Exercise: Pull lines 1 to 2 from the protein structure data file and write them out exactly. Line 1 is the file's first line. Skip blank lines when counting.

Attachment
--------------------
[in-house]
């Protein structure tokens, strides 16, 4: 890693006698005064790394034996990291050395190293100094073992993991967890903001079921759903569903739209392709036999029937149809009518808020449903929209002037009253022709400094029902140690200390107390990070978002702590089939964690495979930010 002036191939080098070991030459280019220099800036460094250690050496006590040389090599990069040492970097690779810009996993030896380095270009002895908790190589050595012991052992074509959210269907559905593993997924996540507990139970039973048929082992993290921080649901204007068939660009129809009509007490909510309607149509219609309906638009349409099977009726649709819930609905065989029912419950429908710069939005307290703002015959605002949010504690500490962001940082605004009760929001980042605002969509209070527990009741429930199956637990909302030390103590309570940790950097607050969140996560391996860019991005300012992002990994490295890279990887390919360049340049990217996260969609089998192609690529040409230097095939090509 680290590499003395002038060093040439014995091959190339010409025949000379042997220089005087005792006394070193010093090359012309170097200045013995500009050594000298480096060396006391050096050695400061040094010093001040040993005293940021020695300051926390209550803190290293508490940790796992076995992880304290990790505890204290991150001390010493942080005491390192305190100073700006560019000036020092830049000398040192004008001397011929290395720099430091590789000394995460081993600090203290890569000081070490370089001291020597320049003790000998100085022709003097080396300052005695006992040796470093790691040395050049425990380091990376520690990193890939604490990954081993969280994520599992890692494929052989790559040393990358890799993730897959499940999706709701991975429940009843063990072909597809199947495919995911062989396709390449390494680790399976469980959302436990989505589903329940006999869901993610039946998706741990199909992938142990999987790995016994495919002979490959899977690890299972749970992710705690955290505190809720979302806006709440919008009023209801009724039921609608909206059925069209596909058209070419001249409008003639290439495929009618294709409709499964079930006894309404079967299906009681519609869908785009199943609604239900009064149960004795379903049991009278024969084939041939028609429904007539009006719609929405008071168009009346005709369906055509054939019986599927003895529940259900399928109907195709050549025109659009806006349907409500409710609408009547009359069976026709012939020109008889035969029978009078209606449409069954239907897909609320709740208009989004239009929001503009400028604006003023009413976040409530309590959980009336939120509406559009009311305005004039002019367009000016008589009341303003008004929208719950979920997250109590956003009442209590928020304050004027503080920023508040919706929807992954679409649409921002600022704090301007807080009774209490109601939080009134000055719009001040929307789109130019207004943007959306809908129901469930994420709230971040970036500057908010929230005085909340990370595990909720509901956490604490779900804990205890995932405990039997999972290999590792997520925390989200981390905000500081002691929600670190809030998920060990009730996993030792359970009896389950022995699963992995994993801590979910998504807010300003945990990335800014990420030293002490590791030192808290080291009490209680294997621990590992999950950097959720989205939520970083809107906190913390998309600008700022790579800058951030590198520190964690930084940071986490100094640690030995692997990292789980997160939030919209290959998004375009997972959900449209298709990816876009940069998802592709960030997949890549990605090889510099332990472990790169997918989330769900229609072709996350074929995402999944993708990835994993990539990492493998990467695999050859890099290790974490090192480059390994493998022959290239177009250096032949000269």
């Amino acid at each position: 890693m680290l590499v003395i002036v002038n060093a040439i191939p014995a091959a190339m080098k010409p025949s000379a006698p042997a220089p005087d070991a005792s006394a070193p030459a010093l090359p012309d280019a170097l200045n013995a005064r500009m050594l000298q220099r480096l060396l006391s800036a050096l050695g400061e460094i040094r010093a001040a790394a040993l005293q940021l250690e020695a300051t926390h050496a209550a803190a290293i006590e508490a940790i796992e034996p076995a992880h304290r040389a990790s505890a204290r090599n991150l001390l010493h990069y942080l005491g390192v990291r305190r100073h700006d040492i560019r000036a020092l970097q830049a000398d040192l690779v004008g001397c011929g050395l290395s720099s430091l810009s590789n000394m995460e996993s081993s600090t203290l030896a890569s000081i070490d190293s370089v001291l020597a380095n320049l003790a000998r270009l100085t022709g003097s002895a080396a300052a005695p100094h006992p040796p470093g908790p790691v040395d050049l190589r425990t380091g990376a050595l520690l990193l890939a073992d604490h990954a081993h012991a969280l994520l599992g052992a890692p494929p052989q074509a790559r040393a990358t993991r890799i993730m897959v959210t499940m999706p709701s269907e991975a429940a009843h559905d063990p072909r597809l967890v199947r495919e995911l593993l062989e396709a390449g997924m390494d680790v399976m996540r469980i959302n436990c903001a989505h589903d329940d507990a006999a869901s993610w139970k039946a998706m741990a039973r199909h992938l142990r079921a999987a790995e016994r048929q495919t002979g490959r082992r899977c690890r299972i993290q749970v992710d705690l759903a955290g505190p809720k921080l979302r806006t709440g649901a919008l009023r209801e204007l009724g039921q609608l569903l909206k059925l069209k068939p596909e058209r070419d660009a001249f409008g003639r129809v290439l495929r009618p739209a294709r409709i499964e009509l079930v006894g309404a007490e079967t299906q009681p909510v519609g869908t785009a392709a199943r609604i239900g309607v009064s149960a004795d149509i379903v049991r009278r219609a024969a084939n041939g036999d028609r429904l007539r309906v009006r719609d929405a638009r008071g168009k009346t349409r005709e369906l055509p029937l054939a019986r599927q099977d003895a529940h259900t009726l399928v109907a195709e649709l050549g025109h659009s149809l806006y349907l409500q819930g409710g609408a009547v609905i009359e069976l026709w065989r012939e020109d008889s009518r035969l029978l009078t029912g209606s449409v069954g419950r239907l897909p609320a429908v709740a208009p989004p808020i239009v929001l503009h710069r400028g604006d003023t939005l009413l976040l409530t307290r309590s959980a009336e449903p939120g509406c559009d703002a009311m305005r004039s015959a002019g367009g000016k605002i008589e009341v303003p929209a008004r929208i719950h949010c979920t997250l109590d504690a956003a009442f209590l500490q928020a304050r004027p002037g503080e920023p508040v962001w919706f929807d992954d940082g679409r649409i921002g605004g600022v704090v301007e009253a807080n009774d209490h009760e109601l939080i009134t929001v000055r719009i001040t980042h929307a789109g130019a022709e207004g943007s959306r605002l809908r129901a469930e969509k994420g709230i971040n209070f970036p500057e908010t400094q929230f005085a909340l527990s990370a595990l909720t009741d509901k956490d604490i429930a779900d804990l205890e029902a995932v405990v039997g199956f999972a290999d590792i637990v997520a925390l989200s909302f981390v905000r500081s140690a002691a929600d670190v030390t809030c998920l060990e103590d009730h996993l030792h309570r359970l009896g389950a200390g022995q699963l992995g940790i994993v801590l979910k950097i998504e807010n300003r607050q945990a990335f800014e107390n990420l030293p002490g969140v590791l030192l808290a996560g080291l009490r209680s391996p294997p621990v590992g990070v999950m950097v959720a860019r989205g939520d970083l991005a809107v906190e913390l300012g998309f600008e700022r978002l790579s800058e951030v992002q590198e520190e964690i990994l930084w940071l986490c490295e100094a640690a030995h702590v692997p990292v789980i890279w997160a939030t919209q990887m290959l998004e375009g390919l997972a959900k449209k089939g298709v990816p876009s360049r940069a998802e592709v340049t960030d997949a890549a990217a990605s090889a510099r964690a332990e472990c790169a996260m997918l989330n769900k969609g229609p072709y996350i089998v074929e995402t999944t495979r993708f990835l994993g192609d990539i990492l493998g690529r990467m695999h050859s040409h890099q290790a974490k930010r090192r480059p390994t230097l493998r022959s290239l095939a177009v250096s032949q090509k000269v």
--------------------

[in-house]
């Protein structure tokens, strides 16, 4: 890693006698005064790394034996990291050395190293100094073992993991967890903001079921759903569903739209392709036999029937149809009518808020449903929209002037009253022709400094029902140690200390107390990070978002702590089939964690495979930010 002036191939080098070991030459280019220099800036460094250690050496006590040389090599990069040492970097690779810009996993030896380095270009002895908790190589050595012991052992074509959210269907559905593993997924996540507990139970039973048929082992993290921080649901204007068939660009129809009509007490909510309607149509219609309906638009349409099977009726649709819930609905065989029912419950429908710069939005307290703002015959605002949010504690500490962001940082605004009760929001980042605002969509209070527990009741429930199956637990909302030390103590309570940790950097607050969140996560391996860019991005300012992002990994490295890279990887390919360049340049990217996260969609089998192609690529040409230097095939090509 680290590499003395002038060093040439014995091959190339010409025949000379042997220089005087005792006394070193010093090359012309170097200045013995500009050594000298480096060396006391050096050695400061040094010093001040040993005293940021020695300051926390209550803190290293508490940790796992076995992880304290990790505890204290991150001390010493942080005491390192305190100073700006560019000036020092830049000398040192004008001397011929290395720099430091590789000394995460081993600090203290890569000081070490370089001291020597320049003790000998100085022709003097080396300052005695006992040796470093790691040395050049425990380091990376520690990193890939604490990954081993969280994520599992890692494929052989790559040393990358890799993730897959499940999706709701991975429940009843063990072909597809199947495919995911062989396709390449390494680790399976469980959302436990989505589903329940006999869901993610039946998706741990199909992938142990999987790995016994495919002979490959899977690890299972749970992710705690955290505190809720979302806006709440919008009023209801009724039921609608909206059925069209596909058209070419001249409008003639290439495929009618294709409709499964079930006894309404079967299906009681519609869908785009199943609604239900009064149960004795379903049991009278024969084939041939028609429904007539009006719609929405008071168009009346005709369906055509054939019986599927003895529940259900399928109907195709050549025109659009806006349907409500409710609408009547009359069976026709012939020109008889035969029978009078209606449409069954239907897909609320709740208009989004239009929001503009400028604006003023009413976040409530309590959980009336939120509406559009009311305005004039002019367009000016008589009341303003008004929208719950979920997250109590956003009442209590928020304050004027503080920023508040919706929807992954679409649409921002600022704090301007807080009774209490109601939080009134000055719009001040929307789109130019207004943007959306809908129901469930994420709230971040970036500057908010929230005085909340990370595990909720509901956490604490779900804990205890995932405990039997999972290999590792997520925390989200981390905000500081002691929600670190809030998920060990009730996993030792359970009896389950022995699963992995994993801590979910998504807010300003945990990335800014990420030293002490590791030192808290080291009490209680294997621990590992999950950097959720989205939520970083809107906190913390998309600008700022790579800058951030590198520190964690930084940071986490100094640690030995692997990292789980997160939030919209290959998004375009997972959900449209298709990816876009940069998802592709960030997949890549990605090889510099332990472990790169997918989330769900229609072709996350074929995402999944993708990835994993990539990492493998990467695999050859890099290790974490090192480059390994493998022959290239177009250096032949000269």